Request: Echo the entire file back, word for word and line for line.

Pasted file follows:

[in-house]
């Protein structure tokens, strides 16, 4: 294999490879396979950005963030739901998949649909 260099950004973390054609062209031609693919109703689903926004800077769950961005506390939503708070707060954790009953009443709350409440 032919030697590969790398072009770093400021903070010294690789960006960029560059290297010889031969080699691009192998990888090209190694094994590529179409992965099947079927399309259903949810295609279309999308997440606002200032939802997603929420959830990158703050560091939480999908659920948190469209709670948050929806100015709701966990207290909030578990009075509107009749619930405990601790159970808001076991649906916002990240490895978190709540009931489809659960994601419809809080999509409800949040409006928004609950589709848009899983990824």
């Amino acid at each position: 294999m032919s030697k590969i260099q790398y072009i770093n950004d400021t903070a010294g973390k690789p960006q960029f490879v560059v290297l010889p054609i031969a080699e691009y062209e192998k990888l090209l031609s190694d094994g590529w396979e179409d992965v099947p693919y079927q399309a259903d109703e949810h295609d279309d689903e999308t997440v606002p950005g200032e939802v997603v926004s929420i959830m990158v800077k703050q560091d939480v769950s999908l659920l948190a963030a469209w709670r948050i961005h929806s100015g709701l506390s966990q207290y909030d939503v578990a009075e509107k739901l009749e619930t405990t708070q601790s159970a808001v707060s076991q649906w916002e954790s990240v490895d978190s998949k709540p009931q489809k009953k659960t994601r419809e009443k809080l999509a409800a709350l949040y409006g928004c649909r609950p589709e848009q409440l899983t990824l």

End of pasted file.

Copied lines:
[in-house]
């Protein structure tokens, strides 16, 4: 294999490879396979950005963030739901998949649909 260099950004973390054609062209031609693919109703689903926004800077769950961005506390939503708070707060954790009953009443709350409440 032919030697590969790398072009770093400021903070010294690789960006960029560059290297010889031969080699691009192998990888090209190694094994590529179409992965099947079927399309259903949810295609279309999308997440606002200032939802997603929420959830990158703050560091939480999908659920948190469209709670948050929806100015709701966990207290909030578990009075509107009749619930405990601790159970808001076991649906916002990240490895978190709540009931489809659960994601419809809080999509409800949040409006928004609950589709848009899983990824």
């Amino acid at each position: 294999m032919s030697k590969i260099q790398y072009i770093n950004d400021t903070a010294g973390k690789p960006q960029f490879v560059v290297l010889p054609i031969a080699e691009y062209e192998k990888l090209l031609s190694d094994g590529w396979e179409d992965v099947p693919y079927q399309a259903d109703e949810h295609d279309d689903e999308t997440v606002p950005g200032e939802v997603v926004s929420i959830m990158v800077k703050q560091d939480v769950s999908l659920l948190a963030a469209w709670r948050i961005h929806s100015g709701l506390s966990q207290y909030d939503v578990a009075e509107k739901l009749e619930t405990t708070q601790s159970a808001v707060s076991q649906w916002e954790s990240v490895d978190s998949k709540p009931q489809k009953k659960t994601r419809e009443k809080l999509a409800a709350l949040y409006g928004c649909r609950p589709e848009q409440l899983t990824l």